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Emotion
Emotion
Emotion
Emotion
Emotion
Emotion
Emotion
Emotion
Emotion
Emotion
Emotion
Emotion
Emotion
Emotion
Emotion
Emotion
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Transcript

  • 1. Understanding Emotional Experiences
  • 2. Emotions
    • Feelings that generally have both physiological and cognitive elements and that influence behavior.
    • Increase in blood pressure and heart rate
    • More rapid respiration
    • Dilation of the pupil of the eye
    • Increase in perspiration
    • Decrease in motility of the gastrointestinal tract
    • Raising of the skin hairs
  • 3. Functions of Emotions
    • Preparing us for action.
    • Shaping our future behavior.
    • Helping us interact more effectively with others.
  • 4. Determining the Range of Emotions: Labeling Our Feelings
    • Love
    • Infatuation
    • Joy
    • Bliss
    • Pride
    • Anger
    • Annoyance
    • Hostility
    • Jealousy
    • Sadness
    • Agony
    • Grief
    • Loneliness
    • Fear
    • Horror
    • Worry
  • 5. Roots of Emotions
  • 6. James-Lange Theory
    • The belief that emotional experience is a reaction to bodily events occurring as a result of an external situation.
    • For every major emotion there is an accompanying physiological or gut reaction of internal organs – called a visceral experience
    • Visceral experience and emotional experience
    • “ I feel sad because I am crying.”
  • 7. Cannon-Bard Theory
    • The belief that both physiological arousal and emotional experience are produced simultaneously by the same nerve stimulus.
  • 8. Schachter-Singer Theory
    • The belief that emotions are determined jointly by a nonspecific kind of physiological arousal and its interpretation, based on environmental cues.
    • When the source of physiological arousal is unclear, we may look to our surroundings to determine just what we are experiencing.
  • 9. Neuroscience of Emotions
    • Amygdala – provides a link between the perception of an emotion-producing stimulus and the recall of that stimulus later
  • 10. Do people in all cultures express emotion similarly?
    • Facial-affect program – activation of a set of nerve impulses that make the face display the appropriate expression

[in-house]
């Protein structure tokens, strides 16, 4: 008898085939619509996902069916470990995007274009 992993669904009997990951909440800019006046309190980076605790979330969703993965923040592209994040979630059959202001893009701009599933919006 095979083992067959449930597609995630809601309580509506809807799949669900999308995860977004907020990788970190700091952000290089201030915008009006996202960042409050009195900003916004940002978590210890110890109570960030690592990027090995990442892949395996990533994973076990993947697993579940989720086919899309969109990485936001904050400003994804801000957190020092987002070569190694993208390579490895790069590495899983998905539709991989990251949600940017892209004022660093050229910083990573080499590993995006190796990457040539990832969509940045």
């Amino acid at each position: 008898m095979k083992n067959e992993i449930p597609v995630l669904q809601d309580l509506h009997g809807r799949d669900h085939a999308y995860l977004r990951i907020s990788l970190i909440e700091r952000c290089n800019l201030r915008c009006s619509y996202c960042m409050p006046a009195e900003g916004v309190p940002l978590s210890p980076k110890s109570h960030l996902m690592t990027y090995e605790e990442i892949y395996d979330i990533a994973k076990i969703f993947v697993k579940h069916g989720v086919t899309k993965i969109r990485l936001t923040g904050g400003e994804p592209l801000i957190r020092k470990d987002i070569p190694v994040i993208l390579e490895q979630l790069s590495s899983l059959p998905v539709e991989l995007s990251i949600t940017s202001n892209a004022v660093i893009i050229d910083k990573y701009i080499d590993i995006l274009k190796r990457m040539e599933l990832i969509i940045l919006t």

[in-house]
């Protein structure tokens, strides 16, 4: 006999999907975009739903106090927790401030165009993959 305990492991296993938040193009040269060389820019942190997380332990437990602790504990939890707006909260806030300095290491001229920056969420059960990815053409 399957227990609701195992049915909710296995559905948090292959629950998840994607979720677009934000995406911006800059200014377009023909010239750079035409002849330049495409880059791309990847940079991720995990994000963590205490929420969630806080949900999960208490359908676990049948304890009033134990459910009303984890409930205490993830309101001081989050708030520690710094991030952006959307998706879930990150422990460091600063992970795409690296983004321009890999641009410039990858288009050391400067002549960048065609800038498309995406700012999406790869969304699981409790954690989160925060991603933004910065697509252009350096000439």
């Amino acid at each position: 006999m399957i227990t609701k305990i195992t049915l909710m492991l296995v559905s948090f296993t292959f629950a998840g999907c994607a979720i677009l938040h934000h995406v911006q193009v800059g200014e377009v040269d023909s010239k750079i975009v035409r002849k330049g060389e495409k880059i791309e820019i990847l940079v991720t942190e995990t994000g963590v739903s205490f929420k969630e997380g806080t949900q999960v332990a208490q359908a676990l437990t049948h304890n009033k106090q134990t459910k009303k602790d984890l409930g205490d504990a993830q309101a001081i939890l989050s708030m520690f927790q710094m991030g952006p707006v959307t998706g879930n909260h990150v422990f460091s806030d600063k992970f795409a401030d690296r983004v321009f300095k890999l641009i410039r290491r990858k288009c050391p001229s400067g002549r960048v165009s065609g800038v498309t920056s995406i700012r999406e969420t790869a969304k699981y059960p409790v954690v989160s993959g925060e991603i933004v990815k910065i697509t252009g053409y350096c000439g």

• Display rules – guidelines that govern the appropriateness of showing emotion nonverbally
    • Facial-feedback hypothesis – the hypothesis that facial expressions not only reflect emotional experience but also help determine how people experience and label emotions
  • 11. Six Primary Emotions
    • Happiness
    • Anger
    • Sadness
    • Surprise
    • Disgust
    • Fear
  • 12. Love Styles (John Lee)
    • Eros is love of appearance. They express frequent appreciation to their beloved of those ideal qualities.
    • Storge (Stor-gay) is a slowly developing affection. Love builds with time together. There is little evidence of passion or romance.
    • Ludus is love as play or game. They seek many interesting relationships. They have no experience of jealousy and can openly love several partners over the same period of time.
  • 13.
    • Mania is intense love. Manic lovers are obsessed with their lovers and feel intense jealousy at the threat of loss.
    • Pragma is practical love style. A compatible lover is sought, one who is similar in attitudes, interests and beliefs.
    • Agape is one-direction, altruistic love. It is a selfless and giving love style, a duty to love even when there are no returns.
  • 14. Components of Love (Robert Sternberg)
    • Intimacy – close, warm feelings
    • Passion – primarily sexual urge or drive to love
    • Decision-commitment – is the short-term decision to love and the long-term commitment to maintain the love
  • 15. Love Types (Sternberg)
    • Liking is having only intimacy, without decision-commitment or passion (true friendship)
    • Infatuation comes from having passion without intimacy or decision/commitment. It appears quickly and disappears almost as fast. It is typically not reciprocal.
    • Empty love is label for holding the decision/commitment component without intimacy or passion.
  • 16.
    • Romantic love is a combination of intimacy and passion. There is both liking and physical desire.
    • Companionate love combines the decision/commitment and intimacy components. Passion has faded.
    • Fatuous love lacks intimacy but has sufficient passion and decision/commitment. Passion is the primary basis for a marriage.
    • Consummate love combines all three components. It is the society’s ideal of a love relationship.
    • Absence of the three components is called nonlove.

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